Adaptability: The New Competitive Advantage

Geary Sikich quoteNo wonder many of C-level Exec’s and institutions, that thrived in the industrial era, are “failing” in the Digital Age, when so much of what they held dear and used as justification for excessive remuneration and bonus packages, have been shown to be deeply flawed: economics; financial and risk management. Some do claim that they are now looking to “innovate” their way toward a brighter future but the evidence suggests that their idea of i-nnovation is more about re-packaging the same old “win/lose” propositions: destructive creation!

What IS required is the type of “creative destruction” that benefits stakeholders and leads to “win/win”: now that is I-nnovation that customers can understand and embrace. Alternatively, customers will look for VALUE from new entrants to a given marketplace…whether these be new players (without legacy issues) or established players from emerging markets.

My own interpretation is that, whilst adaptive behaviour is pretty readily understood, where evolution is triggered by external knowledge (from another system or environment) exaptation precedes the adaptation to facilitate system survival and growth.

Having stifled sources of creative destruction and become dependent upon excessively complex models – whose high growth [leveraged] strategies, in pursuit of market share, are as fragile as the financial institutions that spawned them: can they, first, demonstrate an exaptive instinct to adapt and thrive in an uncertain economy?

Or, are they STILL in denial about the cultural causes, drivers, nature and impact of the imminent paradigm shift

As has been spectacularly illustrated, in Financial Services, by such as, Lehman Bros, RBS, AIG, etc., the relentless pursuit of market leadership – even when you “manipulate the game”, employ thousands of, extremely clever and highly paid, economists, mathematicians, physicists and computer scientists – has proven to be an increasingly dubious prize: the once strong correlation between profitability and industry share is now almost non-existent in some sectors. According to our calculation, the probability that the market share leader is also the profitability leader declined from 34% in 1950 to just 7% in 2007.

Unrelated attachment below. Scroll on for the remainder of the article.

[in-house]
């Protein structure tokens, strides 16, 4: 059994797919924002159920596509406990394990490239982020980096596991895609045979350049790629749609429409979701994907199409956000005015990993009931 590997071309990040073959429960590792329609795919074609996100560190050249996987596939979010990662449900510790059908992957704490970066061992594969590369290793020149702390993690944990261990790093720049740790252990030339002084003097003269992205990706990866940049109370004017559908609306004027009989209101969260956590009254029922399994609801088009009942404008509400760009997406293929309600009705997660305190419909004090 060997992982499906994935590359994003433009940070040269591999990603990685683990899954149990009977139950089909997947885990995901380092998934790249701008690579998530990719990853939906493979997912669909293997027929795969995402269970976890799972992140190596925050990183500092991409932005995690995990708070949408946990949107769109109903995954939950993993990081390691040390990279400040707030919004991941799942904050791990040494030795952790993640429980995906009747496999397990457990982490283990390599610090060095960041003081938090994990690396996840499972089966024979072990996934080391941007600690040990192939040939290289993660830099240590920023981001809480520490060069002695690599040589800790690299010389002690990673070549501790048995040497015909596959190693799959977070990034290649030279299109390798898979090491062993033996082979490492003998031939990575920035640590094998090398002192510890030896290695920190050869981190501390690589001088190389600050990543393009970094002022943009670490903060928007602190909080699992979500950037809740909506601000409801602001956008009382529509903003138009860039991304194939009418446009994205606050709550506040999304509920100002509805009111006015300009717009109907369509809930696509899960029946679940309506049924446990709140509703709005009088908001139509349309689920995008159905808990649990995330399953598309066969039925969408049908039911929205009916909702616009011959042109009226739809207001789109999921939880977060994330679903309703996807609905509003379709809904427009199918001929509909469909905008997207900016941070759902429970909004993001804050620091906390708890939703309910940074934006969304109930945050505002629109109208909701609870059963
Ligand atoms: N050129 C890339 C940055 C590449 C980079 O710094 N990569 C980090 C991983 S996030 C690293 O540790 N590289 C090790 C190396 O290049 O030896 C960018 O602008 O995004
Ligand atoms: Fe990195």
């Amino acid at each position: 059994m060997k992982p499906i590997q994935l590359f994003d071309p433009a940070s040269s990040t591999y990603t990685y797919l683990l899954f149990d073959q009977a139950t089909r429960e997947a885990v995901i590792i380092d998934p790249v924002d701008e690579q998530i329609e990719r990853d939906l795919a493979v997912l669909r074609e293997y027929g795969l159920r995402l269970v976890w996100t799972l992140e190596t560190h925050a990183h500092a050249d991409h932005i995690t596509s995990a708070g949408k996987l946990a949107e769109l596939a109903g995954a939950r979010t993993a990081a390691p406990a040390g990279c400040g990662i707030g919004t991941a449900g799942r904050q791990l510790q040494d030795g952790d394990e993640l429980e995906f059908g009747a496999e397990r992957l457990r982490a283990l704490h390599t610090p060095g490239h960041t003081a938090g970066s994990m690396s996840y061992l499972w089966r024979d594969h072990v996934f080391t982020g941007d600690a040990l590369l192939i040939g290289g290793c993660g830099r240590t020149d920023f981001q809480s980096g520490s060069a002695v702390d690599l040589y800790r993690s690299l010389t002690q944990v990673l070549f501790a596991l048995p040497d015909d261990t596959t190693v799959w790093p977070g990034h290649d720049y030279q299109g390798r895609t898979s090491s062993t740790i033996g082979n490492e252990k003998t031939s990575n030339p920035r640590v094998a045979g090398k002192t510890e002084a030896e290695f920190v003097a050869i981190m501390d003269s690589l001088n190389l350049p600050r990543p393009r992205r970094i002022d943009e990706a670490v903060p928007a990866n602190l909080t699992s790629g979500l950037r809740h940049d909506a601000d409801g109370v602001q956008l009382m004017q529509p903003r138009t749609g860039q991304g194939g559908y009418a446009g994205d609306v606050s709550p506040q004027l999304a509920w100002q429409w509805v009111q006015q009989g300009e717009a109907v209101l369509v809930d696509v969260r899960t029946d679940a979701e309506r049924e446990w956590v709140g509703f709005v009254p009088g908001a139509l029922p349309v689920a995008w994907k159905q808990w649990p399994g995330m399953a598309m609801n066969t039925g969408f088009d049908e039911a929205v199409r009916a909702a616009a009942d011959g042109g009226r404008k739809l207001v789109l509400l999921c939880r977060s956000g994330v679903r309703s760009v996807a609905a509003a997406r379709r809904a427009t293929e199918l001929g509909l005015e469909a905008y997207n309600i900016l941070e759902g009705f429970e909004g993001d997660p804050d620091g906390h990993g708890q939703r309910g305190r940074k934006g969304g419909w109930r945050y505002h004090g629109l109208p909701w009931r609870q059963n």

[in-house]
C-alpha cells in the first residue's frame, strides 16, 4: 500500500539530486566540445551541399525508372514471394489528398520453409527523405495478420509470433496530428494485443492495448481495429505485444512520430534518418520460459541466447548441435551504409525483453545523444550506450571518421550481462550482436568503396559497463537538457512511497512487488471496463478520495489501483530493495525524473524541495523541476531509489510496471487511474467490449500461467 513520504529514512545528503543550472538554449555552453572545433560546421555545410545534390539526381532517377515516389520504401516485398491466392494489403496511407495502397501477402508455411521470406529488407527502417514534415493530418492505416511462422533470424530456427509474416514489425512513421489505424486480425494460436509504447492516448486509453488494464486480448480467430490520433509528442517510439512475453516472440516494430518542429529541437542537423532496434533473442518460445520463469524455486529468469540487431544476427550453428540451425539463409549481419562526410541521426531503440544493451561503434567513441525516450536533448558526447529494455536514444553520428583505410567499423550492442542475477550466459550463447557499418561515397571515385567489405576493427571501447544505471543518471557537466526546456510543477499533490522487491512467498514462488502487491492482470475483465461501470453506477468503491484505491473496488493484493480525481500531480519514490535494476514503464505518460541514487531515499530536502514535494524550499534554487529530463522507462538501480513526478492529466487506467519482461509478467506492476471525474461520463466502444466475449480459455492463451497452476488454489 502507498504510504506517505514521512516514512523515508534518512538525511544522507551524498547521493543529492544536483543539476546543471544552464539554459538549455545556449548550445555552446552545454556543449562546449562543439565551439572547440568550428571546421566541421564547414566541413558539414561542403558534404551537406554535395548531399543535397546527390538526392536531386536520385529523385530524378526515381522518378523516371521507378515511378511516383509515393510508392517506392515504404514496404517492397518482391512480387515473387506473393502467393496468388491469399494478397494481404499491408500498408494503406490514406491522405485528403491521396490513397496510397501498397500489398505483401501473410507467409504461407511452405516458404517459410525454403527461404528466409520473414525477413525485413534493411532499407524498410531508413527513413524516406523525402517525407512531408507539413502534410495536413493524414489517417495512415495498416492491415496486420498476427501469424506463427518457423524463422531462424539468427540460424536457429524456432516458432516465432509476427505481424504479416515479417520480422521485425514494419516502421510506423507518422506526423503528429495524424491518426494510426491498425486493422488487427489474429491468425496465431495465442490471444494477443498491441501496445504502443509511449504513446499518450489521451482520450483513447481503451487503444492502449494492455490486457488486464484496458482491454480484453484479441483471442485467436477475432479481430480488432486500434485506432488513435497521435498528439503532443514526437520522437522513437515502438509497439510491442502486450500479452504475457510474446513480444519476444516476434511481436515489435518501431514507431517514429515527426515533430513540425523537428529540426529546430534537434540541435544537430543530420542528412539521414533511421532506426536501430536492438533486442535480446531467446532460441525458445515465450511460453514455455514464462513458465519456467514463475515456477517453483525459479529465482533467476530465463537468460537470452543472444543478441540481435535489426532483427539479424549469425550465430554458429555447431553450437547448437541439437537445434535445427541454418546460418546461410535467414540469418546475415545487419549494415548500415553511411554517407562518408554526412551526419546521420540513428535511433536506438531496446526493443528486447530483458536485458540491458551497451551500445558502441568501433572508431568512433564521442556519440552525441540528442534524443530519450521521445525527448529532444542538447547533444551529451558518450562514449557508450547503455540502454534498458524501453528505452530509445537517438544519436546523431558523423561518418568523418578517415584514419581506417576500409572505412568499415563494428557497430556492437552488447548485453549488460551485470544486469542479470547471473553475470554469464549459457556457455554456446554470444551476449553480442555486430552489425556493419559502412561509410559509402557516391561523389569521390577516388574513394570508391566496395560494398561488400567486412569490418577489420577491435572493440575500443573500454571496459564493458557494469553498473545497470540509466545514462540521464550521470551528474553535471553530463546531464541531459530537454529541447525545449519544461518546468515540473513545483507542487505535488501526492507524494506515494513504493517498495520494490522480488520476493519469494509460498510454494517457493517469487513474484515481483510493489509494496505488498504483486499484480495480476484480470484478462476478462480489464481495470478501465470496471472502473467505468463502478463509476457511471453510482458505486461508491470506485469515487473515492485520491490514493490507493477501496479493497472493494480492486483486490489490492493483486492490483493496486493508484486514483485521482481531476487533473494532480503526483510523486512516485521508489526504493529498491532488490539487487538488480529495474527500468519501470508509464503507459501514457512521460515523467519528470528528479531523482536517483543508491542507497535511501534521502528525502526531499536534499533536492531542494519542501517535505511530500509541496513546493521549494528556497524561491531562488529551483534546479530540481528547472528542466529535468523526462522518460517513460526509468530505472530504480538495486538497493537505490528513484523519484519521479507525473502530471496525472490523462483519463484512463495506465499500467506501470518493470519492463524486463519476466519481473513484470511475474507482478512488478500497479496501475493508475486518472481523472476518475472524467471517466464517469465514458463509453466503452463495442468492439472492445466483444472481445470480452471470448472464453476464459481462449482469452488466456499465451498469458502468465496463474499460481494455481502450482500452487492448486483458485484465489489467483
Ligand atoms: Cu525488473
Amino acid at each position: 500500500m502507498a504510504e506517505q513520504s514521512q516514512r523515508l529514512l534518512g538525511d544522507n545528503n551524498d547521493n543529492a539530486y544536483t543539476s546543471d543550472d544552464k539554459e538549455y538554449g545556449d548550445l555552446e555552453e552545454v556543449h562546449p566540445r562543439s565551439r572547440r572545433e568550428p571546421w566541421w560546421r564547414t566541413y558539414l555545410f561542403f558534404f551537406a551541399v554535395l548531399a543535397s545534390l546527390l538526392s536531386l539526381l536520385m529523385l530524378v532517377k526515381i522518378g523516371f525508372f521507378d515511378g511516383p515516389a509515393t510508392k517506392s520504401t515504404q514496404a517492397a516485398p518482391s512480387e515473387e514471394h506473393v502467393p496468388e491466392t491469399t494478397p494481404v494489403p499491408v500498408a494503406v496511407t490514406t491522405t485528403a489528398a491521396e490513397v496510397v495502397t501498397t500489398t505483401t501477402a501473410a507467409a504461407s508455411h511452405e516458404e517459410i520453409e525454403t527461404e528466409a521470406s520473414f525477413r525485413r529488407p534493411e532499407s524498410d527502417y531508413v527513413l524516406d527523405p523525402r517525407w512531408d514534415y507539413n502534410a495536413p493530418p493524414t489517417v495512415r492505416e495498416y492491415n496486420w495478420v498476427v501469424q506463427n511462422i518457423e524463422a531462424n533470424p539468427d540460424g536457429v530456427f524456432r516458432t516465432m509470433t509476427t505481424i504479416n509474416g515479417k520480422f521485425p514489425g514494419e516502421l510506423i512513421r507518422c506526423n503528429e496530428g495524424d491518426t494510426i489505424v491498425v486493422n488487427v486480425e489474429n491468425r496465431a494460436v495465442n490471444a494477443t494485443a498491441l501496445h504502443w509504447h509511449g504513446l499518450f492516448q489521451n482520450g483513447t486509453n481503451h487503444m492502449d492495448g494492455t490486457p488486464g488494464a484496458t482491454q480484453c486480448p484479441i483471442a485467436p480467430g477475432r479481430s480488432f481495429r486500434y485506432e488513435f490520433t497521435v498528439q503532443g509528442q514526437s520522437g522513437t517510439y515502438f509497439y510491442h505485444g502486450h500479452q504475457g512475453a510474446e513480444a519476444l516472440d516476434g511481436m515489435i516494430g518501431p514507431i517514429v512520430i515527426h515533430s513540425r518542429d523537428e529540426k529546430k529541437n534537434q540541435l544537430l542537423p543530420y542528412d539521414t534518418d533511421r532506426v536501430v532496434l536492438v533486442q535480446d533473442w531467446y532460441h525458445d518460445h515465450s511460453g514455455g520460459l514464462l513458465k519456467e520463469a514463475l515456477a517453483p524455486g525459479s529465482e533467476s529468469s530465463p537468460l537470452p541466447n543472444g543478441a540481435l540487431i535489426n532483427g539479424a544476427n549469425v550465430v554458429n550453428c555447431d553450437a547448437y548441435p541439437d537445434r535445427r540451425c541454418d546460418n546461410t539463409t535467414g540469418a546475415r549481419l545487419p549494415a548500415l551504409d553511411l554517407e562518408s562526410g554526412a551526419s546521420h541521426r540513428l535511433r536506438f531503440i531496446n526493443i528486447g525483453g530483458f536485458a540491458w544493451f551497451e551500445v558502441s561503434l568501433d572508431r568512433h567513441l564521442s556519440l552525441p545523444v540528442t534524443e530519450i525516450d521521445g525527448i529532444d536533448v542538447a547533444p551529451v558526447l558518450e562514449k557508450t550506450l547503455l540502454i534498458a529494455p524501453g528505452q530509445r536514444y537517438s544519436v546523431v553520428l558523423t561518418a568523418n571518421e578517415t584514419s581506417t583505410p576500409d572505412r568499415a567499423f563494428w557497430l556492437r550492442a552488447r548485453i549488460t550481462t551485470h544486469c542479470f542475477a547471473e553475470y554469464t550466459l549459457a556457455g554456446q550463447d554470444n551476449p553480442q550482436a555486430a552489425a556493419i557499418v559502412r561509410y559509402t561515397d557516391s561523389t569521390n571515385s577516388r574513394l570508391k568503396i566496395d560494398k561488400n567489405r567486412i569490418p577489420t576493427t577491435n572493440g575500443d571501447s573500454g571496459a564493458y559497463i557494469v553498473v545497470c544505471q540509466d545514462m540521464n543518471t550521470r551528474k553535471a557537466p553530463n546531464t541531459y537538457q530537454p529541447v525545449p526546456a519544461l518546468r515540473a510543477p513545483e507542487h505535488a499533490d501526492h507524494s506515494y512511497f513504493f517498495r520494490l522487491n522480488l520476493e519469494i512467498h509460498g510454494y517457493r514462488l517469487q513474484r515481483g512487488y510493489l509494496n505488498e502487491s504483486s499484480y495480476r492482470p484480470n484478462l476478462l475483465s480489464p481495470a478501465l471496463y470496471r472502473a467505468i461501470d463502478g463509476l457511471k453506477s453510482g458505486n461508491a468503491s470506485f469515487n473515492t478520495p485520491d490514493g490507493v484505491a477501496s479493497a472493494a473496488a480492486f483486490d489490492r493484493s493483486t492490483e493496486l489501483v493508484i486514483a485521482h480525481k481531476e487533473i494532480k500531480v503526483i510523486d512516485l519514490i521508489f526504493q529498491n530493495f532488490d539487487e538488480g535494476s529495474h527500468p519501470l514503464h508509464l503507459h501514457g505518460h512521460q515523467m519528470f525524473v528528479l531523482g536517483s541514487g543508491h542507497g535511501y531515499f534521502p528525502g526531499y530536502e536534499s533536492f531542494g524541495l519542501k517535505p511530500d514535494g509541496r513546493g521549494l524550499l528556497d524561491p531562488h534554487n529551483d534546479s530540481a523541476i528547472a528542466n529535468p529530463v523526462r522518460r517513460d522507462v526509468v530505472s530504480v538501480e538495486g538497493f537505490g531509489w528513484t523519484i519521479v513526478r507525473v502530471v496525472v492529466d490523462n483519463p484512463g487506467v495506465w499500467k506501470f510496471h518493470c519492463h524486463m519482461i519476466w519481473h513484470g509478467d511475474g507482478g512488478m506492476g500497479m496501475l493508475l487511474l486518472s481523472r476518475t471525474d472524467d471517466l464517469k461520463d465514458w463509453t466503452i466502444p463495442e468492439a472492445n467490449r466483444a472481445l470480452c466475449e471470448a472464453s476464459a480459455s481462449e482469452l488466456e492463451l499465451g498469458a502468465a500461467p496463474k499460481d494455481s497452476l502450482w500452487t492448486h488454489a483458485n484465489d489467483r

The goal of most strategies is to build an enduring (and implicitly static) competitive advantage by establishing clever market positioning (dominant scale or an attractive niche) or assembling the right capabilities and competencies for making or delivering an offering (doing what the company does well). Companies undertake periodic strategy reviews and set direction and organizational structure on the basis of an analysis of their industry and some forecast of how it will evolve.

But given the new level of uncertainty, many companies are starting to ask:

How can we apply frameworks that are based on scale or position when we can go from market leader one year to follower the next?

When it’s unclear where one industry ends and another begins, how do we even measure position?

When the environment is so unpredictable, how can we apply the traditional forecasting and analysis that are at the heart of strategic planning?

When we’re overwhelmed with changing information, how can our managers pick up the right signals to understand and harness change?

When change is so rapid, how can a one-year—or, worse, five-year—planning cycle stay relevant?

via bcg.perspectives – Adaptability: The New Competitive Advantage.